For a pottery studio, this is one of the harder glazes to produce and use with control. Many potters develop a love/hate relationship with this one. Judy and I have spent over twenty years working with various copper red glazes, application techniques and firing schedules and our customers have liked some of the results.
Reduced Copper Red – Technical
Here is how we do it…..
The way we got ours was by mixing up 9 or 10 found recipes and firing them in several firing. We tested them on the vertical as well as on the horizontal all over the kiln before committing to the top performing recipe.
Here’s one to try, we used it for years.
Nepheline Syenite 42
Pot Feldspar 9
Tin Oxide 1
Copper Carb 0.3
This is the easiest to achieve. We have found most fine white stoneware clays work pretty well. Porcelain is better and the better the porcelain the better the red.
A good application
This you’ll gain from experience. Copper red must be thick and most copper reds run due to the low alumina content. If you don’t damage some kiln shelves during this phase then you are running the glaze too thin. Now-a-days we treat heavily glazed copper red pots in the similar way as a crystalline pot, they are lifted off the kiln shelves with blocks and placed on saucers made from the same clay. If the glaze is too thin it will be white or show white blemishes. We have poured, dipped, sprayed, brushed and trailed our red glazes.
You can reglaze and refire copper red pots. Refiring a copper red pot won’t make a green glaze go red. Refiring a red pot in an oxidising atmosphere won’t remove the red.
The first thing to notice with copper red is the way it highlights edges by thinning and turning white. Copper red will happily highlight unintentional imperfections too. The pots have got to be confident. You can’t have any blemishes. If you want to highlight edges then make them neat. Some times I might rub the unfired glaze thin on some edges to ensure highlighting.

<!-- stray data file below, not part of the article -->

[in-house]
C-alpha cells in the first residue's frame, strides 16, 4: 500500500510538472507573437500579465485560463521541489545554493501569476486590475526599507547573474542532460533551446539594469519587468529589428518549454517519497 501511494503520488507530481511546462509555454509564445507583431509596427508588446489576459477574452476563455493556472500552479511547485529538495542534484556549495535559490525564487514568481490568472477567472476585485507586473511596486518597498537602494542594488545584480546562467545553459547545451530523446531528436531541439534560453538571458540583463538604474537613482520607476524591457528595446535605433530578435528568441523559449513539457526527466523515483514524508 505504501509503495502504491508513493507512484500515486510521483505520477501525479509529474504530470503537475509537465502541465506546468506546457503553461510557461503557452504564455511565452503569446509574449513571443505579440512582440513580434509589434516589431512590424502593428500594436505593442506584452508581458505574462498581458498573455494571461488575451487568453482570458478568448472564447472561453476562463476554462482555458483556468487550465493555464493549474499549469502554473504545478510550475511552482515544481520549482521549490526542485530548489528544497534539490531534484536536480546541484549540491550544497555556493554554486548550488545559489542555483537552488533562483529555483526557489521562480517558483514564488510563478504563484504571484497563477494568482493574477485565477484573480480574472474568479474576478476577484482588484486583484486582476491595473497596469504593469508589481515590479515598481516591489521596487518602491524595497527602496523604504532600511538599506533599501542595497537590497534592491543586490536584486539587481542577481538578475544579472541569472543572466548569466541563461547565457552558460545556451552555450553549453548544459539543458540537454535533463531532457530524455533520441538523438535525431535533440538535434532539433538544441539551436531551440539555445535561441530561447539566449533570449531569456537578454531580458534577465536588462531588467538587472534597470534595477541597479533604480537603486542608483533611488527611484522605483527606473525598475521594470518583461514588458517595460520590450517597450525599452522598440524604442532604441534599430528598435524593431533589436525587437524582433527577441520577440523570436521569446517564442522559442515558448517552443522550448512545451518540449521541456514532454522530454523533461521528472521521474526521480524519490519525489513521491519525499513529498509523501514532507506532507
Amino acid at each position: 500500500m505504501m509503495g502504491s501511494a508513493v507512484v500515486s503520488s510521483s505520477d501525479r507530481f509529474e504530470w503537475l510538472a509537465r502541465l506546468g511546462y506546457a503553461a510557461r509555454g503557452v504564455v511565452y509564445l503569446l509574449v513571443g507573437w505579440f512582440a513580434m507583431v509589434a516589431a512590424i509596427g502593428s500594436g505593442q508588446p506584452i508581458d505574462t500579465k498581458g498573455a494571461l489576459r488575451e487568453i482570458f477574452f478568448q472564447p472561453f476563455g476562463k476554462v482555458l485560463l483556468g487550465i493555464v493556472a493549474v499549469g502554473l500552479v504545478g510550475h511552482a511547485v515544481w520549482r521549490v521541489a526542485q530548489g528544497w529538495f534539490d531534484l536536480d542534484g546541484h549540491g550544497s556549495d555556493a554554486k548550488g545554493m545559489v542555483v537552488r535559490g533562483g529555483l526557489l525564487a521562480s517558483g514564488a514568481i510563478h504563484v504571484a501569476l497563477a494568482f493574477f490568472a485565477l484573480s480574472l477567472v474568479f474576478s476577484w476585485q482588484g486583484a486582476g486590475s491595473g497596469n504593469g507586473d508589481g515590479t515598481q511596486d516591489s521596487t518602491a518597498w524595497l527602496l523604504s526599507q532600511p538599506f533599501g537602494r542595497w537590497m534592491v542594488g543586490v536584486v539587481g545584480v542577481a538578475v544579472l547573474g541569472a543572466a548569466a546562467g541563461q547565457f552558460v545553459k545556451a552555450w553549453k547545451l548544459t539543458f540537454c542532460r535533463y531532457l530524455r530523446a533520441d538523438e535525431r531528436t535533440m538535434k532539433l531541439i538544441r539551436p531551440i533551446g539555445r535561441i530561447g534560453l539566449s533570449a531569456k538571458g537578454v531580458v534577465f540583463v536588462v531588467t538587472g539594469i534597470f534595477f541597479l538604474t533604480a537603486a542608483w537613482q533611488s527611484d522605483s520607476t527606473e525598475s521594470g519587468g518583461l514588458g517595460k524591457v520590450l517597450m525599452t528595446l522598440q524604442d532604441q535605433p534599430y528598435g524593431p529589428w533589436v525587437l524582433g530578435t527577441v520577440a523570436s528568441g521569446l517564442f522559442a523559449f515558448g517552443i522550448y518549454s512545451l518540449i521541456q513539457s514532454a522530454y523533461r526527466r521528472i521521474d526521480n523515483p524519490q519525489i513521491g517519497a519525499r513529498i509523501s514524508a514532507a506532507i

Copper red needs an early and nice reduction. We start ours at 850 centigrade. We measure the reduction by ensuring a consistent flame out of the kiln bung holes but not up the flue (as this is too much and certainly no smoke). This is best done in the evening since the bung hole flame can be almost invisible in daylight. We don’t use an oxyprobe, although we own one, because its measurements don’t relate well to the conditions required by copper red. We keep this reduction up to 1200 centigrade after which it doesn’t seem to matter what you do. Just watch the reduction as it naturally increases as the temperature increases slowing the kiln unnecessarily. We gradually open the damper as the temperature rises while maintaining that bung hole flame. Fire to cone 10 but the top temperature is not very important (from cone 9 to cone 11 depending on the clay and the effects you’re searching for). The speed of the firing doesn’t seem to have a great impact on the results.
If the glaze is white then it was too thin or the reduction was started too late, the copper has escaped before being locked into the glass matrix. Watch the bag walls since any hot spots in the kiln can easily be too hot when the pyrometer is reading 860 giving white blemishes on the hot sides of the pots. If the result is green then the reduction was too light and if liver brown then reduction was too strong. Because our kilns are imperfect pieces of equipment, it is possible to get any combination of these problems in the one firing or even on one pot. I’ve spent a lot of time fiddling with the primary air controls on the gas burners, bag walling and the way the the kiln is set to even out the results